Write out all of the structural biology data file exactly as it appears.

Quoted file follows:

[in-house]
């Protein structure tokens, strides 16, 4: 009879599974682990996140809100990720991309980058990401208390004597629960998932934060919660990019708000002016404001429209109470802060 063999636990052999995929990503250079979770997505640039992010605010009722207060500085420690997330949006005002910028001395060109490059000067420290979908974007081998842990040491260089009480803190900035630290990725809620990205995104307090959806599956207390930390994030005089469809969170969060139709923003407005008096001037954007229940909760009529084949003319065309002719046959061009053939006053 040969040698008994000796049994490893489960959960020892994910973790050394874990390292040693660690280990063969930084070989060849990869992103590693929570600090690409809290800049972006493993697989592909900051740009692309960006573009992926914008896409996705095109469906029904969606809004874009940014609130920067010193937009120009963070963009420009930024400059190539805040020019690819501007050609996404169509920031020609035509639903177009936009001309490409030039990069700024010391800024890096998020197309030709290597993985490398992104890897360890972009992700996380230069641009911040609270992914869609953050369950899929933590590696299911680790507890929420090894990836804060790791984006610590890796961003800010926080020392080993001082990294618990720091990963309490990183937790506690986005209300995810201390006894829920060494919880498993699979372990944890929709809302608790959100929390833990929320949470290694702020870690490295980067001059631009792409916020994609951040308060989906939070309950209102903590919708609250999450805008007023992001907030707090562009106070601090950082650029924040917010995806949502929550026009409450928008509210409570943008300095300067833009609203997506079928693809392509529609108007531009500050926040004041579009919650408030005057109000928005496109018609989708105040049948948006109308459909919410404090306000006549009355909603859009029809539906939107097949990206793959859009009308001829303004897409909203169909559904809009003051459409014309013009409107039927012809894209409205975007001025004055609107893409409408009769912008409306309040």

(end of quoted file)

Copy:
[in-house]
């Protein structure tokens, strides 16, 4: 009879599974682990996140809100990720991309980058990401208390004597629960998932934060919660990019708000002016404001429209109470802060 063999636990052999995929990503250079979770997505640039992010605010009722207060500085420690997330949006005002910028001395060109490059000067420290979908974007081998842990040491260089009480803190900035630290990725809620990205995104307090959806599956207390930390994030005089469809969170969060139709923003407005008096001037954007229940909760009529084949003319065309002719046959061009053939006053 040969040698008994000796049994490893489960959960020892994910973790050394874990390292040693660690280990063969930084070989060849990869992103590693929570600090690409809290800049972006493993697989592909900051740009692309960006573009992926914008896409996705095109469906029904969606809004874009940014609130920067010193937009120009963070963009420009930024400059190539805040020019690819501007050609996404169509920031020609035509639903177009936009001309490409030039990069700024010391800024890096998020197309030709290597993985490398992104890897360890972009992700996380230069641009911040609270992914869609953050369950899929933590590696299911680790507890929420090894990836804060790791984006610590890796961003800010926080020392080993001082990294618990720091990963309490990183937790506690986005209300995810201390006894829920060494919880498993699979372990944890929709809302608790959100929390833990929320949470290694702020870690490295980067001059631009792409916020994609951040308060989906939070309950209102903590919708609250999450805008007023992001907030707090562009106070601090950082650029924040917010995806949502929550026009409450928008509210409570943008300095300067833009609203997506079928693809392509529609108007531009500050926040004041579009919650408030005057109000928005496109018609989708105040049948948006109308459909919410404090306000006549009355909603859009029809539906939107097949990206793959859009009308001829303004897409909203169909559904809009003051459409014309013009409107039927012809894209409205975007001025004055609107893409409408009769912008409306309040």